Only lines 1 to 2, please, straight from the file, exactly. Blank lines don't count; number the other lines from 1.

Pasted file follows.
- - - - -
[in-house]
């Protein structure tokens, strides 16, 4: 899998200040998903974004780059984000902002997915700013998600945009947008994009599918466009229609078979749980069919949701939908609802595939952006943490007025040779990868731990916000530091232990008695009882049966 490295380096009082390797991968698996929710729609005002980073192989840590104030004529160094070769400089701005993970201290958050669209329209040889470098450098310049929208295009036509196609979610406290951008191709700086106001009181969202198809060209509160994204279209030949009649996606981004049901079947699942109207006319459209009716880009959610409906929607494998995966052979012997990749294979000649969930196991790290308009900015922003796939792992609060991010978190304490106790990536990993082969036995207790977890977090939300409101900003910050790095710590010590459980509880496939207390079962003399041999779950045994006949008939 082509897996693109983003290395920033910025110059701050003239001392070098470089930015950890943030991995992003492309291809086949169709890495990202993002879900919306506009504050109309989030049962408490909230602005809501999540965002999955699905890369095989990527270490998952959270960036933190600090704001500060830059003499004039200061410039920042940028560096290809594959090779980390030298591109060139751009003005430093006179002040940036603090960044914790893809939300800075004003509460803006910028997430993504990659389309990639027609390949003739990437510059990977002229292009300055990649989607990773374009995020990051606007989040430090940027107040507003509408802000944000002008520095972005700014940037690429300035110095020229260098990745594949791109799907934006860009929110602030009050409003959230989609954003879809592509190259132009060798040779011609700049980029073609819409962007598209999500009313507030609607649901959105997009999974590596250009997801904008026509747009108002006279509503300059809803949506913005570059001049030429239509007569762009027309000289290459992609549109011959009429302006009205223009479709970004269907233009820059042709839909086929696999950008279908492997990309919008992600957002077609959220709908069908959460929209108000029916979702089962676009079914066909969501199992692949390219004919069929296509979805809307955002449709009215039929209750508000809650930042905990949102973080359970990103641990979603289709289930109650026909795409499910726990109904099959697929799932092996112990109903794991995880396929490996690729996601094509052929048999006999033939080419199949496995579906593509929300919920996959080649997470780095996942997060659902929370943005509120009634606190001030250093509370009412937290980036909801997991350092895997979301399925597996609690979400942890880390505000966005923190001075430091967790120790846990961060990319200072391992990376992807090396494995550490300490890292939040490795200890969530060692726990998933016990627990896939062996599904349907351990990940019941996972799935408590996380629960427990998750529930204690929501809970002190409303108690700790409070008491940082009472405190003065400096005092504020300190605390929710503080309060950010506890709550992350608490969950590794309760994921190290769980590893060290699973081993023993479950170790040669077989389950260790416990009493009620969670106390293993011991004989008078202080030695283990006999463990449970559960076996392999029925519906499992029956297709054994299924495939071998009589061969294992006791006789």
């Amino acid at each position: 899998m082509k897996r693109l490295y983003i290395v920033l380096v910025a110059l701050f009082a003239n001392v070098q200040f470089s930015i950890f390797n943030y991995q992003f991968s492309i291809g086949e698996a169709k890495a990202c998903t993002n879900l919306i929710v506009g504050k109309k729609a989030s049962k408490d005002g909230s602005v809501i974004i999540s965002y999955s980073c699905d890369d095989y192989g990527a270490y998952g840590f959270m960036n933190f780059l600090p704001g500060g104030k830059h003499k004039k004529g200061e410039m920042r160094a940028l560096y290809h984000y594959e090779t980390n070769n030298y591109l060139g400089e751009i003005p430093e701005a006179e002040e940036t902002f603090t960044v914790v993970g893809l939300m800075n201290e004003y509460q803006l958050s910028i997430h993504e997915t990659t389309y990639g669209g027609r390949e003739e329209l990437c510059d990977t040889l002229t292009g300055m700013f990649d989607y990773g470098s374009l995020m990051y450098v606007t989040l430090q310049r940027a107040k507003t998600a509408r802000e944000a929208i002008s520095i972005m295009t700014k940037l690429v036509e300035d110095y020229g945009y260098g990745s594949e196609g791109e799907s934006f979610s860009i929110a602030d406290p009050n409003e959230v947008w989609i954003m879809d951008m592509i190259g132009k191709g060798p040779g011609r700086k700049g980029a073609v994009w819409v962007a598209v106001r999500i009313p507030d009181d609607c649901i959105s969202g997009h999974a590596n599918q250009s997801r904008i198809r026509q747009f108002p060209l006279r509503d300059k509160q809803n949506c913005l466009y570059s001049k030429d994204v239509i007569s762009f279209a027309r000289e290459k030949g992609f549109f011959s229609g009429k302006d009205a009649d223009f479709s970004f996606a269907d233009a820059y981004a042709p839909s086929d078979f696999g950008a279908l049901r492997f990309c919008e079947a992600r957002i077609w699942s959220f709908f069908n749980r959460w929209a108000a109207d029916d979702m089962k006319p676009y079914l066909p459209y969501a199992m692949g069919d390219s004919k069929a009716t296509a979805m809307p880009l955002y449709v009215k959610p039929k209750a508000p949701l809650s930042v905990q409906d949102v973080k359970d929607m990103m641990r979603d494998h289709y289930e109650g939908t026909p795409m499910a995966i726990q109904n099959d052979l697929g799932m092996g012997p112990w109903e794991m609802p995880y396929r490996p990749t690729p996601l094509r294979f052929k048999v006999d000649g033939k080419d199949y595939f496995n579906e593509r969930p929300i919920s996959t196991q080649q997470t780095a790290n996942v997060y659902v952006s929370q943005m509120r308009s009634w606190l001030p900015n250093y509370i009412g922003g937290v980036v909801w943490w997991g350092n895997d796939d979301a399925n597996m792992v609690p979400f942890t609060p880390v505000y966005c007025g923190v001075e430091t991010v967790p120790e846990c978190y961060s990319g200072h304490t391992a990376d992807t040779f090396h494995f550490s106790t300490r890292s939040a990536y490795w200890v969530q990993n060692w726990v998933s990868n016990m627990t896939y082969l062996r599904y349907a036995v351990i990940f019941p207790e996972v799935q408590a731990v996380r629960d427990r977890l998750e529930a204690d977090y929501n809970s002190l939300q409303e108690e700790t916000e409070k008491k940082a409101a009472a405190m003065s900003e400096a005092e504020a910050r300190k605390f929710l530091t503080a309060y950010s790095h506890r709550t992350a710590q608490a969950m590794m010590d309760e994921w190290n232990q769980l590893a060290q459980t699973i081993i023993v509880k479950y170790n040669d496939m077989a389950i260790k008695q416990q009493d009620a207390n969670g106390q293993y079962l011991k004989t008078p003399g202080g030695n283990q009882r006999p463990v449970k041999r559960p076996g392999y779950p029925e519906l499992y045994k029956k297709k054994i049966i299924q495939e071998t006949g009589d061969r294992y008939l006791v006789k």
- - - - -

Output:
[in-house]
């Protein structure tokens, strides 16, 4: 899998200040998903974004780059984000902002997915700013998600945009947008994009599918466009229609078979749980069919949701939908609802595939952006943490007025040779990868731990916000530091232990008695009882049966 490295380096009082390797991968698996929710729609005002980073192989840590104030004529160094070769400089701005993970201290958050669209329209040889470098450098310049929208295009036509196609979610406290951008191709700086106001009181969202198809060209509160994204279209030949009649996606981004049901079947699942109207006319459209009716880009959610409906929607494998995966052979012997990749294979000649969930196991790290308009900015922003796939792992609060991010978190304490106790990536990993082969036995207790977890977090939300409101900003910050790095710590010590459980509880496939207390079962003399041999779950045994006949008939 082509897996693109983003290395920033910025110059701050003239001392070098470089930015950890943030991995992003492309291809086949169709890495990202993002879900919306506009504050109309989030049962408490909230602005809501999540965002999955699905890369095989990527270490998952959270960036933190600090704001500060830059003499004039200061410039920042940028560096290809594959090779980390030298591109060139751009003005430093006179002040940036603090960044914790893809939300800075004003509460803006910028997430993504990659389309990639027609390949003739990437510059990977002229292009300055990649989607990773374009995020990051606007989040430090940027107040507003509408802000944000002008520095972005700014940037690429300035110095020229260098990745594949791109799907934006860009929110602030009050409003959230989609954003879809592509190259132009060798040779011609700049980029073609819409962007598209999500009313507030609607649901959105997009999974590596250009997801904008026509747009108002006279509503300059809803949506913005570059001049030429239509007569762009027309000289290459992609549109011959009429302006009205223009479709970004269907233009820059042709839909086929696999950008279908492997990309919008992600957002077609959220709908069908959460929209108000029916979702089962676009079914066909969501199992692949390219004919069929296509979805809307955002449709009215039929209750508000809650930042905990949102973080359970990103641990979603289709289930109650026909795409499910726990109904099959697929799932092996112990109903794991995880396929490996690729996601094509052929048999006999033939080419199949496995579906593509929300919920996959080649997470780095996942997060659902929370943005509120009634606190001030250093509370009412937290980036909801997991350092895997979301399925597996609690979400942890880390505000966005923190001075430091967790120790846990961060990319200072391992990376992807090396494995550490300490890292939040490795200890969530060692726990998933016990627990896939062996599904349907351990990940019941996972799935408590996380629960427990998750529930204690929501809970002190409303108690700790409070008491940082009472405190003065400096005092504020300190605390929710503080309060950010506890709550992350608490969950590794309760994921190290769980590893060290699973081993023993479950170790040669077989389950260790416990009493009620969670106390293993011991004989008078202080030695283990006999463990449970559960076996392999029925519906499992029956297709054994299924495939071998009589061969294992006791006789």